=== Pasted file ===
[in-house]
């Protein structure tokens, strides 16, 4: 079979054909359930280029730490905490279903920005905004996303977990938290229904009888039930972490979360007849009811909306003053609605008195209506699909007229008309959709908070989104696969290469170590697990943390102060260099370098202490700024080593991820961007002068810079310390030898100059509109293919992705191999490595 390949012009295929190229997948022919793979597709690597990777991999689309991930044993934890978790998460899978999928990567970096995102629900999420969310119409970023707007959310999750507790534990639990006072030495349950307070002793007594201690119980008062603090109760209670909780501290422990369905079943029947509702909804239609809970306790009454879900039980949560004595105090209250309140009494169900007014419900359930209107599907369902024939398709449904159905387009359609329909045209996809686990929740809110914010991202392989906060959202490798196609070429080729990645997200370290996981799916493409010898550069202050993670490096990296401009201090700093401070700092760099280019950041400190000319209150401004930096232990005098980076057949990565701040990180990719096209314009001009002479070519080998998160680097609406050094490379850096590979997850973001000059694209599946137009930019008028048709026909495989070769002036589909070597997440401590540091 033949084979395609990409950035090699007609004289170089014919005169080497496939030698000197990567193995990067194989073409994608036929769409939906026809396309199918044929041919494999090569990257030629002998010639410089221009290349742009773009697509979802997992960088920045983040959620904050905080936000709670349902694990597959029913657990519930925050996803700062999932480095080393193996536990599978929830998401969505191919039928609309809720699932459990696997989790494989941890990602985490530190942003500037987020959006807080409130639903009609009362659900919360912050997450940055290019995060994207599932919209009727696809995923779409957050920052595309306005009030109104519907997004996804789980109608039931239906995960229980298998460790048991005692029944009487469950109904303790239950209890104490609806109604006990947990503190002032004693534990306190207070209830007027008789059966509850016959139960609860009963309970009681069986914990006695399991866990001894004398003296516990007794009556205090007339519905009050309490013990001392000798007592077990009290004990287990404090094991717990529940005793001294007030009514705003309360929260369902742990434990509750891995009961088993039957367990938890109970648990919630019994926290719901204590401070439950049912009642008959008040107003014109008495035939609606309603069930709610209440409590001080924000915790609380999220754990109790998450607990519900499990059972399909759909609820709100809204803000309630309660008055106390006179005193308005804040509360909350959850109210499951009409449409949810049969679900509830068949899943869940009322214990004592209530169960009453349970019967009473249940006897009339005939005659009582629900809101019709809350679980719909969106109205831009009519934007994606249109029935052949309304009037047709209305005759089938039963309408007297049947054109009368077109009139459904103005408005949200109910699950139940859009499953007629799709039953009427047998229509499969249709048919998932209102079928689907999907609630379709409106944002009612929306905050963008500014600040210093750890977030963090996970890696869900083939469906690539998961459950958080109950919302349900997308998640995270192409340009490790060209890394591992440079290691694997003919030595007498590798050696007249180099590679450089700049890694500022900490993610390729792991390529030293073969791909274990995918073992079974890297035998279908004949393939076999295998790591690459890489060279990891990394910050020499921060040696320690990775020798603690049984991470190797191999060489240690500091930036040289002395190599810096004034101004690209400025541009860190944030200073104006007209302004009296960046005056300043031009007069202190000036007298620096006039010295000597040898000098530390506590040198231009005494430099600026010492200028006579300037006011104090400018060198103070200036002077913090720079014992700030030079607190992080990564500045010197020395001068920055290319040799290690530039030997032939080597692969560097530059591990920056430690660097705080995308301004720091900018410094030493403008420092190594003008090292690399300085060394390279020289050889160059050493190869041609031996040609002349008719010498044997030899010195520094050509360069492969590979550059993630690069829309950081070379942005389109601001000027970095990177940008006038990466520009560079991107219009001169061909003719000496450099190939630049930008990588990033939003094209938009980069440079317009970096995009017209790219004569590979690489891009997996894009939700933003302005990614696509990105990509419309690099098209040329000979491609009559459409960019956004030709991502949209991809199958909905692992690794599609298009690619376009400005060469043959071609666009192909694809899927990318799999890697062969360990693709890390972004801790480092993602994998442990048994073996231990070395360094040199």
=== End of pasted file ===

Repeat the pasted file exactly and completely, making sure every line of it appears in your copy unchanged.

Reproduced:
[in-house]
């Protein structure tokens, strides 16, 4: 079979054909359930280029730490905490279903920005905004996303977990938290229904009888039930972490979360007849009811909306003053609605008195209506699909007229008309959709908070989104696969290469170590697990943390102060260099370098202490700024080593991820961007002068810079310390030898100059509109293919992705191999490595 390949012009295929190229997948022919793979597709690597990777991999689309991930044993934890978790998460899978999928990567970096995102629900999420969310119409970023707007959310999750507790534990639990006072030495349950307070002793007594201690119980008062603090109760209670909780501290422990369905079943029947509702909804239609809970306790009454879900039980949560004595105090209250309140009494169900007014419900359930209107599907369902024939398709449904159905387009359609329909045209996809686990929740809110914010991202392989906060959202490798196609070429080729990645997200370290996981799916493409010898550069202050993670490096990296401009201090700093401070700092760099280019950041400190000319209150401004930096232990005098980076057949990565701040990180990719096209314009001009002479070519080998998160680097609406050094490379850096590979997850973001000059694209599946137009930019008028048709026909495989070769002036589909070597997440401590540091 033949084979395609990409950035090699007609004289170089014919005169080497496939030698000197990567193995990067194989073409994608036929769409939906026809396309199918044929041919494999090569990257030629002998010639410089221009290349742009773009697509979802997992960088920045983040959620904050905080936000709670349902694990597959029913657990519930925050996803700062999932480095080393193996536990599978929830998401969505191919039928609309809720699932459990696997989790494989941890990602985490530190942003500037987020959006807080409130639903009609009362659900919360912050997450940055290019995060994207599932919209009727696809995923779409957050920052595309306005009030109104519907997004996804789980109608039931239906995960229980298998460790048991005692029944009487469950109904303790239950209890104490609806109604006990947990503190002032004693534990306190207070209830007027008789059966509850016959139960609860009963309970009681069986914990006695399991866990001894004398003296516990007794009556205090007339519905009050309490013990001392000798007592077990009290004990287990404090094991717990529940005793001294007030009514705003309360929260369902742990434990509750891995009961088993039957367990938890109970648990919630019994926290719901204590401070439950049912009642008959008040107003014109008495035939609606309603069930709610209440409590001080924000915790609380999220754990109790998450607990519900499990059972399909759909609820709100809204803000309630309660008055106390006179005193308005804040509360909350959850109210499951009409449409949810049969679900509830068949899943869940009322214990004592209530169960009453349970019967009473249940006897009339005939005659009582629900809101019709809350679980719909969106109205831009009519934007994606249109029935052949309304009037047709209305005759089938039963309408007297049947054109009368077109009139459904103005408005949200109910699950139940859009499953007629799709039953009427047998229509499969249709048919998932209102079928689907999907609630379709409106944002009612929306905050963008500014600040210093750890977030963090996970890696869900083939469906690539998961459950958080109950919302349900997308998640995270192409340009490790060209890394591992440079290691694997003919030595007498590798050696007249180099590679450089700049890694500022900490993610390729792991390529030293073969791909274990995918073992079974890297035998279908004949393939076999295998790591690459890489060279990891990394910050020499921060040696320690990775020798603690049984991470190797191999060489240690500091930036040289002395190599810096004034101004690209400025541009860190944030200073104006007209302004009296960046005056300043031009007069202190000036007298620096006039010295000597040898000098530390506590040198231009005494430099600026010492200028006579300037006011104090400018060198103070200036002077913090720079014992700030030079607190992080990564500045010197020395001068920055290319040799290690530039030997032939080597692969560097530059591990920056430690660097705080995308301004720091900018410094030493403008420092190594003008090292690399300085060394390279020289050889160059050493190869041609031996040609002349008719010498044997030899010195520094050509360069492969590979550059993630690069829309950081070379942005389109601001000027970095990177940008006038990466520009560079991107219009001169061909003719000496450099190939630049930008990588990033939003094209938009980069440079317009970096995009017209790219004569590979690489891009997996894009939700933003302005990614696509990105990509419309690099098209040329000979491609009559459409960019956004030709991502949209991809199958909905692992690794599609298009690619376009400005060469043959071609666009192909694809899927990318799999890697062969360990693709890390972004801790480092993602994998442990048994073996231990070395360094040199």